There are no posts for last week because I spent the week hiking in Utah – until the rain and snow arrived, that is. I had to cut the vacation short due to the inclement weather, but returning home to fuller rain barrels consoled me a little. It was also reassuring to see a roadrunner in the yard when I returned. Even though I had completely abandoned the garden for the week, there was a pair of sharp eyes keeping tabs on things. This guy is a ferocious and very successful grasshopper hunter, and will even venture into the venting cold frames to stalk a snack. Since I first spotted our neighborhood predator a couple of weeks ago, there has been a definite decrease in the number of grasshoppers hanging around.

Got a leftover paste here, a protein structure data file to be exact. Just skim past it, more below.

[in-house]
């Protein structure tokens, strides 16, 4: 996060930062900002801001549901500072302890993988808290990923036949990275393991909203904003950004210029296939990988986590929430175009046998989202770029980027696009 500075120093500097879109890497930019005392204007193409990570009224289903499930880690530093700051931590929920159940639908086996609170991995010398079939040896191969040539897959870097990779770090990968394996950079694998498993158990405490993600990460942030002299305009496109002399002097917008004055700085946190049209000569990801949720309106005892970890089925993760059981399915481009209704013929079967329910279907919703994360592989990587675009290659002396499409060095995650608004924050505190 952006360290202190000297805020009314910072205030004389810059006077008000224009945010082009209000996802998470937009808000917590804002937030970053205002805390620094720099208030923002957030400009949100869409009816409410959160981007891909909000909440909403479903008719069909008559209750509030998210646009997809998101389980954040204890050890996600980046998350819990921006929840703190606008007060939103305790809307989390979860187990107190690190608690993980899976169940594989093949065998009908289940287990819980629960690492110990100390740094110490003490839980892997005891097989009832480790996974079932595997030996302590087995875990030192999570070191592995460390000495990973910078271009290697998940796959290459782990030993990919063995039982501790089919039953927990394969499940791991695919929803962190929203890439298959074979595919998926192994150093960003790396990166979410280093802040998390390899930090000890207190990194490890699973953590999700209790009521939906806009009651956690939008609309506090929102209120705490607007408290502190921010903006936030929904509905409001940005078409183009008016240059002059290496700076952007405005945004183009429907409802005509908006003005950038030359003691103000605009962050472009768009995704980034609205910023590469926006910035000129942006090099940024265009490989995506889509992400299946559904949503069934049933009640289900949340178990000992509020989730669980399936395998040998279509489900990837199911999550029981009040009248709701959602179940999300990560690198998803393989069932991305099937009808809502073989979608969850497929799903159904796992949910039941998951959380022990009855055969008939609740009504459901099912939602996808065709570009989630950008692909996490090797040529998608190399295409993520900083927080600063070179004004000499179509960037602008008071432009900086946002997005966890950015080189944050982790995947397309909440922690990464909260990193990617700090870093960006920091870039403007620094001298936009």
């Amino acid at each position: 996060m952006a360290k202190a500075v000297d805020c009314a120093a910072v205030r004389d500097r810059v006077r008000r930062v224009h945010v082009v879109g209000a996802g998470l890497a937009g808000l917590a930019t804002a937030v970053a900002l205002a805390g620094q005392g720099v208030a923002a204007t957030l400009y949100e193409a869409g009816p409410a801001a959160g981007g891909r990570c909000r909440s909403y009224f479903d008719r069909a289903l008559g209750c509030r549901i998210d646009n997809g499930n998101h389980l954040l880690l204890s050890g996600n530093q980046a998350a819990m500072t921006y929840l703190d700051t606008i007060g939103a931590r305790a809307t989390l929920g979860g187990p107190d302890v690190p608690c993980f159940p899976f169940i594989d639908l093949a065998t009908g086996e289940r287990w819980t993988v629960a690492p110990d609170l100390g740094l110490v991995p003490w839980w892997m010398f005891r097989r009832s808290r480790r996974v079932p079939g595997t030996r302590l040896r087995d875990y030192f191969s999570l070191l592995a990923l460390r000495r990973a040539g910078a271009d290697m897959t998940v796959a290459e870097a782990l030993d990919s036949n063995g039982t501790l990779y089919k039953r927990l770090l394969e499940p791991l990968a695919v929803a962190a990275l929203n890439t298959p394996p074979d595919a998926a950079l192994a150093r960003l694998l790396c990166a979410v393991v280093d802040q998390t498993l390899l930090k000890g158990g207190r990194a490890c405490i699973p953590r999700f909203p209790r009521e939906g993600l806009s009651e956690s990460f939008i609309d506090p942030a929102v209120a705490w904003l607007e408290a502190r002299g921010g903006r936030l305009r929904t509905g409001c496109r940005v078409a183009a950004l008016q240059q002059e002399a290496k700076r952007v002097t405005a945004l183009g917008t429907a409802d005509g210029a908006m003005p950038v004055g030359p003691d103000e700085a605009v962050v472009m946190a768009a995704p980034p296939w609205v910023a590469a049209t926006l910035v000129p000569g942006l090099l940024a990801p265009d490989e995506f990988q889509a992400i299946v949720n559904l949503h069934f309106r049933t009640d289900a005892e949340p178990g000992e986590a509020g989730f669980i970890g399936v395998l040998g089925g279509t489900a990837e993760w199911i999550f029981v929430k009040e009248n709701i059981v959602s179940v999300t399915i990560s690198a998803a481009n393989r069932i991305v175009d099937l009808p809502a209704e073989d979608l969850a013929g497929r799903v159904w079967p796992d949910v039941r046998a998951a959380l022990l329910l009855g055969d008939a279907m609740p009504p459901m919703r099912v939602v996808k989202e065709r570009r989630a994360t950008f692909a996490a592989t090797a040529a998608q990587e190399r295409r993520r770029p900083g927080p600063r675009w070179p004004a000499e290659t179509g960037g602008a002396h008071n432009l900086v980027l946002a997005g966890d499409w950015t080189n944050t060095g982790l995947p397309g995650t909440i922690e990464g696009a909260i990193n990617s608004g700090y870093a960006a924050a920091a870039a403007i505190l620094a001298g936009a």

This Colorado/Desert/Giant/Showy Four O’clock (Mirabilis multiflora) is one of the few plants that we inherited from a previous owner when we bought our house. Although, it took me a long time to figure out what it is since it’s much bigger than what was described in all of the plant descriptions I had read. By this fall it will be at least 4′ tall with a 6′ diameter. It had been planted under the drip line of the sunroom roof (the one we tore down a few months ago), but still receives all the runoff from the concrete slab that remains. That is the only irrigation is receives. This seems to be one of the plants that is perfectly timed to explode with the arrival of monsoon season. In a matter of weeks it goes from a small polite mound of emerging greenery to a huge mass of magenta flowers. The flowers have an almost iridescent glow at twilight that is quite spectacular. One evening last week I sat on the patio at dusk watching a hummingbird sip from each and every luminescent flower – it probably took 15 or 20 minutes for the little bird to have its fill at the buffet. Unfortunately, like the few other plants that predate us here, it is planted in a really awkward spot. So, I’m attempting to transplant some of the new young stalks. No easy task since even the smallest stalks have a taproot that is 12″ long. So far, I’ve had one out of two survive, so I think I will try some more. I’d love to reestablish this plant in a spot that can accommodate its sprawl.